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Brazilian Journal of Medical and Biological Research

Print version ISSN 0100-879XOn-line version ISSN 1414-431X

Braz J Med Biol Res vol.37 no.8 Ribeirão Preto Aug. 2004 

Braz J Med Biol Res, August 2004, Volume 37(8) 1193-1198 (Short Communication)

Effects of estragole on the compound action potential of the rat sciatic nerve

J.H. Leal-Cardoso, B.G. Matos-Brito, J.E.G. Lopes-Junior, K.V. Viana-Cardoso, A.B. Sampaio-Freitas, R.O. Brasil, A.N. Coelho-de-Souza and A.A.C. Albuquerque

Centro de Ciências da Saúde, Universidade Estadual do Ceará, Fortaleza, CE, Brasil

Correspondence and Footnotes


Estragole, a relatively nontoxic terpenoid ether, is an important constituent of many essential oils with widespread applications in folk medicine and aromatherapy and known to have potent local anesthetic activity. We investigated the effects of estragole on the compound action potential (CAP) of the rat sciatic nerve. The experiments were carried out on sciatic nerves dissected from Wistar rats. Nerves, mounted in a moist chamber, were stimulated at a frequency of 0.2 Hz, with electric pulses of 50-100-µs duration at 10-20 V, and evoked CAP were monitored on an oscilloscope and recorded on a computer. CAP control parameters were: peak-to-peak amplitude (PPA), 9.9 ± 0.55 mV (N = 15), conduction velocity, 92.2 ± 4.36 m/s (N = 15), chronaxy, 45.6 ± 3.74 µs (N = 5), and rheobase, 3.9 ± 0.78 V (N = 5). Estragole induced a dose-dependent blockade of the CAP. At 0.6 mM, estragole had no demonstrable effect. At 2.0 and 6.0 mM estragole, PPA was significantly reduced at the end of 180-min exposure of the nerve to the drug to 85.6 ± 3.96 and 13.04 ± 1.80% of control, respectively. At 4.0 mM, estragole significantly altered PPA, conduction velocity, chronaxy, and rheobase (P £ 0.05, ANOVA; N = 5) to 49.3 ± 6.21 and 77.7 ± 3.84, 125.9 ± 10.43 and 116.7 ± 4.59%, of control, respectively. All of these effects developed slowly and were reversible upon a 300-min wash-out. The data show that estragole dose-dependently blocks nerve excitability.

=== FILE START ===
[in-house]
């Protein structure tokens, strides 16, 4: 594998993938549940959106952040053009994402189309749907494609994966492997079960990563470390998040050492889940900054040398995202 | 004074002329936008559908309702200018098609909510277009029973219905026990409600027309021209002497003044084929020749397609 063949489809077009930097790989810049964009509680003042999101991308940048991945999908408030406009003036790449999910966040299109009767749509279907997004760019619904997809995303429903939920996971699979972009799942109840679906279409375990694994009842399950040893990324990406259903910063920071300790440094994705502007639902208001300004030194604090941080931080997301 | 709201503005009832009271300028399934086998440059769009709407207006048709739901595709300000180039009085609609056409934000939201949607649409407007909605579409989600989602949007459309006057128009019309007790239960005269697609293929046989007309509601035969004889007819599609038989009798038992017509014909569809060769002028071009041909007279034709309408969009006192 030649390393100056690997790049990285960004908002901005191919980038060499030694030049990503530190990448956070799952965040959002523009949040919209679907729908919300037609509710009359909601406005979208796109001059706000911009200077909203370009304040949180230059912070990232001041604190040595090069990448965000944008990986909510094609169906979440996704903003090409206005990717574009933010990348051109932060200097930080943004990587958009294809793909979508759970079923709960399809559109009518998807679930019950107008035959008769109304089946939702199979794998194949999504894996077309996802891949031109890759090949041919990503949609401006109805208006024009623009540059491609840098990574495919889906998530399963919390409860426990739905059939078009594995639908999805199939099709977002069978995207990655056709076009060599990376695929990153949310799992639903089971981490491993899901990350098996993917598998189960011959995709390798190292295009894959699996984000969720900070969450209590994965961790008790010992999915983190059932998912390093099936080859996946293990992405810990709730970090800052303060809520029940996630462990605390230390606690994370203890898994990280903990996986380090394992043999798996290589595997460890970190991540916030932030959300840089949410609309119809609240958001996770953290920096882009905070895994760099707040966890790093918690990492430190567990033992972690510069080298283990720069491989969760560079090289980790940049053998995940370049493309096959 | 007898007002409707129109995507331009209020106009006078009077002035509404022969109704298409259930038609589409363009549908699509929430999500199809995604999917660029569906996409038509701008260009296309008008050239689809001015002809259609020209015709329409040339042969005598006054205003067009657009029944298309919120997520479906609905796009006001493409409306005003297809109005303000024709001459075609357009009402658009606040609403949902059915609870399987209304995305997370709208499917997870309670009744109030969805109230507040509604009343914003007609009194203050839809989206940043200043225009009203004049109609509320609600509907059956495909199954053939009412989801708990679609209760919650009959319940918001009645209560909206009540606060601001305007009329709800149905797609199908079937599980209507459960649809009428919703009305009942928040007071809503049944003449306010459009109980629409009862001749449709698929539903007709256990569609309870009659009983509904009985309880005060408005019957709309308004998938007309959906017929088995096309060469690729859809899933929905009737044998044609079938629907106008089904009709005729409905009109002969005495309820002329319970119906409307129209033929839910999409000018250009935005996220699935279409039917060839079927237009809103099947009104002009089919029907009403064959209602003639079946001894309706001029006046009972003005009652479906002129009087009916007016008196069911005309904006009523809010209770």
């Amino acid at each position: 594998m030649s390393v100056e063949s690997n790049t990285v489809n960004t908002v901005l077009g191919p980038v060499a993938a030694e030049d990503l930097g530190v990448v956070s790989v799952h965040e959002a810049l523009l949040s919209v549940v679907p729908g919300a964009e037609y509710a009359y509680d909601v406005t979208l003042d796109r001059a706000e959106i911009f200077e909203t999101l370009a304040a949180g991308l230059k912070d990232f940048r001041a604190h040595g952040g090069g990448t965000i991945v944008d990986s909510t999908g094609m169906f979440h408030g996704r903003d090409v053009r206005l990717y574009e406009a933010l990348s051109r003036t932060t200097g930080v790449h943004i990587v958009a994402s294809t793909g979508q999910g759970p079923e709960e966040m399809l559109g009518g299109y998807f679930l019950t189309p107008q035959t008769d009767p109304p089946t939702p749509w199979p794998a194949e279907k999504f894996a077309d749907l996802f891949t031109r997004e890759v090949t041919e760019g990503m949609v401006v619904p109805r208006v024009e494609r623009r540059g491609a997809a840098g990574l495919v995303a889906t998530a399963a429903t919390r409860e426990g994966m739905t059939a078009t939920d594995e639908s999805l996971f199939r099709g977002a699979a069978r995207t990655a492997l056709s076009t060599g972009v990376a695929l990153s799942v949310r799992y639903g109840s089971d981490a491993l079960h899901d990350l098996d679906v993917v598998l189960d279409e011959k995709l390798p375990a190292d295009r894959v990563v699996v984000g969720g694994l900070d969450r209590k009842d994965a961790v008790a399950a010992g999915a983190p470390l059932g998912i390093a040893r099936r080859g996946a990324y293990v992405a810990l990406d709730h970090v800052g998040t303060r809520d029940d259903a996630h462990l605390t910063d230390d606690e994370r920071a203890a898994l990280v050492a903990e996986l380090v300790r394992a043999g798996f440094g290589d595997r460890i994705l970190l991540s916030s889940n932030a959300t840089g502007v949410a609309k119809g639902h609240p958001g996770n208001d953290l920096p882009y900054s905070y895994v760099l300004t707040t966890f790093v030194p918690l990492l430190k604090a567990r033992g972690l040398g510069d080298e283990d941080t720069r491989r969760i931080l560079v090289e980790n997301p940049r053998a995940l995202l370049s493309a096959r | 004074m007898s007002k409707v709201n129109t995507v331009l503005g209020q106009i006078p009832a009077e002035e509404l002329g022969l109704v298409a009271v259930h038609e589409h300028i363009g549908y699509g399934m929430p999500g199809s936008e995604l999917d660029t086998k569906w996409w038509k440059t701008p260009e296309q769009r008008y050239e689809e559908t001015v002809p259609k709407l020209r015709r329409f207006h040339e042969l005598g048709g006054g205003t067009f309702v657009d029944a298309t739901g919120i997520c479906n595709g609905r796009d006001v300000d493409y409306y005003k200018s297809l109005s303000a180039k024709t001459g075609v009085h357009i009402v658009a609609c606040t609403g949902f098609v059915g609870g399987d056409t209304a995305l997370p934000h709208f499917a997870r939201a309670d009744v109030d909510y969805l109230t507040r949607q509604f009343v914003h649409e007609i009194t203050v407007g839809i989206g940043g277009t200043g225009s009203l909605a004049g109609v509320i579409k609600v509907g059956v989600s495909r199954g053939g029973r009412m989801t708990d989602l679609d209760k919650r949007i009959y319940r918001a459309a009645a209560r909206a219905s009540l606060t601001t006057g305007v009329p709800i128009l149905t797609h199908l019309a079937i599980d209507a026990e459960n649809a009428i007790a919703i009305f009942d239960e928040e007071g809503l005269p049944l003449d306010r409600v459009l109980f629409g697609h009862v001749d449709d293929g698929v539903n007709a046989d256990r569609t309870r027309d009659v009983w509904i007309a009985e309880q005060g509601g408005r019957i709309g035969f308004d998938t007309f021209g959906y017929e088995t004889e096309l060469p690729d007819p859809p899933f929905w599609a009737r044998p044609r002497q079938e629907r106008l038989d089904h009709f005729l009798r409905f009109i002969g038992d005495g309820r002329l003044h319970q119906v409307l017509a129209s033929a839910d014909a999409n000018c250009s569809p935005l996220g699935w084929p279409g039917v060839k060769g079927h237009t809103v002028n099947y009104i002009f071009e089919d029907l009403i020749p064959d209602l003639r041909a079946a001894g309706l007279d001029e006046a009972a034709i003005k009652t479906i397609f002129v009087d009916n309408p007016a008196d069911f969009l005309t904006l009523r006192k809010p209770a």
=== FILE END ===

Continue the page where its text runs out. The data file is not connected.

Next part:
Key words: Estragole, Essential oil, Sciatic nerve, Compound action potential, Nerve conduction velocity

Estragole, a methyl chavicol and a relatively nontoxic volatile terpenoid ether, is a major component of the essential oil of many plants such as Ravensara anisata (Ravensara), Ocimum basilicum (basil), Foeniculum vulgare (fennel), Artemisia dracunculus (tarragon), and Croton zehntneri ("canela de cunhã", in Northeastern Brazil), which are widely used in folk medicine and in aromatherapy (1,2). Many biological actions of terpenoid ethers have been studied. The compounds are reported to have neurotropic, antimicrobial, antispasmodic, and immunostimulant properties (2,3). Estragole and its isomer anethole have a documented sedative and anticonvulsant activity related to their neurotropic property (2,3).

Many essential oils and their chemical constituents are known to have potent local anesthetic activity (4-6) and the blockade of neuronal excitability induced by them might have important inflammatory and immunological consequences (7,8). Since no previous pharmacological studies with estragole have examined its effects on peripheral nerve electrophysiology, the objective of the present study was to characterize the actions of estragole on the compound action potential (CAP).